The Humane Society of Central Oregon is tired of getting calls about dogs left in hot vehicles, so they released some tips to keep pets safe this summer. Tip number one: don’t leave your pet in a hot car.
Here are some others:
- If your pet is outside during the day, make sure they have some shade and plenty of fresh water. Remember that older and overweight dogs, and dogs with short muzzles (pugs, bulldogs and Boston Terriers), are more likely to overheat.
- Dogs left in truck beds can suffer heat stroke, which is often fatal. If you cannot touch the hot truck bed with your bare hand, your dog should not be on the hot metal.
- Exercise your dog in cooler temperatures, like in the morning or evening. Their paw pads can get injured from the hot pavement and melted tar can get stuck to the pad and hair.
The last one is especially important, even though some may find it surprising. “People don’t realize how hot it gets for the dogs,” said Brian Walsh, medical director at Feather and Fur, an 24-hour emergency animal hospital in Kailua, Hawaii, where outdoor walking paths reach record temperatures and can become hazardous for pets. “The closer you are to the ground, it’s hotter. There isn’t as much breeze down there. They can’t sweat like people, so it’s easy for them to overheat.”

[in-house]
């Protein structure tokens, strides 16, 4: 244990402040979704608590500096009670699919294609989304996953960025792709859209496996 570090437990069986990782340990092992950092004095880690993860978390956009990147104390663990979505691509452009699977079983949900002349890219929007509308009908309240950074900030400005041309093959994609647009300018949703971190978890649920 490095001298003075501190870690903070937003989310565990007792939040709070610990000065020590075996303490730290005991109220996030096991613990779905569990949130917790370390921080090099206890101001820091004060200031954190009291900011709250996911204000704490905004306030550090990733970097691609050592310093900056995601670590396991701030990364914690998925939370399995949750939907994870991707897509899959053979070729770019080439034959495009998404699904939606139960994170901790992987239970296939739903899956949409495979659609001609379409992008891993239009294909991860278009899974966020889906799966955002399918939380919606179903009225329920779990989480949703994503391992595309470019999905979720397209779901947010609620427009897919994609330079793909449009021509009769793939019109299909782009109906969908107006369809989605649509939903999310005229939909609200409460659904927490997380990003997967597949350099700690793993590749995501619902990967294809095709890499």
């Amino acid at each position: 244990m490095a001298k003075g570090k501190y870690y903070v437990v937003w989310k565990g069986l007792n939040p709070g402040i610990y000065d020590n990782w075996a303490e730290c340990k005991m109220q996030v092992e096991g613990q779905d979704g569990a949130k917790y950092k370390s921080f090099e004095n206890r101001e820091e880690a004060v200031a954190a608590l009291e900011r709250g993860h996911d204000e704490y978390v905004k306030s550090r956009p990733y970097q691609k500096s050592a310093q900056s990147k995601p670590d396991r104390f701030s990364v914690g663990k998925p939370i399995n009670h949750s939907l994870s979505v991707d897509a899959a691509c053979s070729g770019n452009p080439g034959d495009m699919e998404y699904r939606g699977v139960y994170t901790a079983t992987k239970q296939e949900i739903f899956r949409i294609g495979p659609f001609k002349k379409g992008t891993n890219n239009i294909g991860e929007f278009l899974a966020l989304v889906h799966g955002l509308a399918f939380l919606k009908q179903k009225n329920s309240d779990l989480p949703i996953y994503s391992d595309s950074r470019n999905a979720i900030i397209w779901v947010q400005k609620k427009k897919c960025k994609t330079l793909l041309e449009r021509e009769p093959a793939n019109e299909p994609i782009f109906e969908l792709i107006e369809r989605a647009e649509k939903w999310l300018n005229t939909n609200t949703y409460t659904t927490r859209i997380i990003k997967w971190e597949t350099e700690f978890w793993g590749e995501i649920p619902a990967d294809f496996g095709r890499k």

Walsh said Feather and Fur sees multiple cases every summer of dogs overheating during walks on popular trails nearby. “It’s always difficult seeing those, because we know it’s so preventable,” Walsh said. “It’s so tragic and unexpected. People go out there to have fun with their dog and they accidentally end up killing them.”
Dr. Foster and Smith’s website provides some helpful tips for keeping your dog cool in hot weather, and how to tell if a dog is experiencing heat stroke. Signs of a heat stroke include a bright red tongue, excessive panting, vomiting (sometimes with blood), and sluggishness. They recommend steering clear of muzzles, remind you to make sure your dog constantly has fresh water, and allow them to swim if possible. “Use common sense and think of what it might feel like to wear a fur jacket (that cannot be removed) on a hot summer day,” the website states.
Of course, at the top of the list of tips is something we should all know by now: do not leave your pet in a hot car. Period. If you need somewhere for your dog to stay on a hot day, head over to your favorite dog boarding in Chicago, The Barking Lot, and also learn more about our dog grooming while you’re here!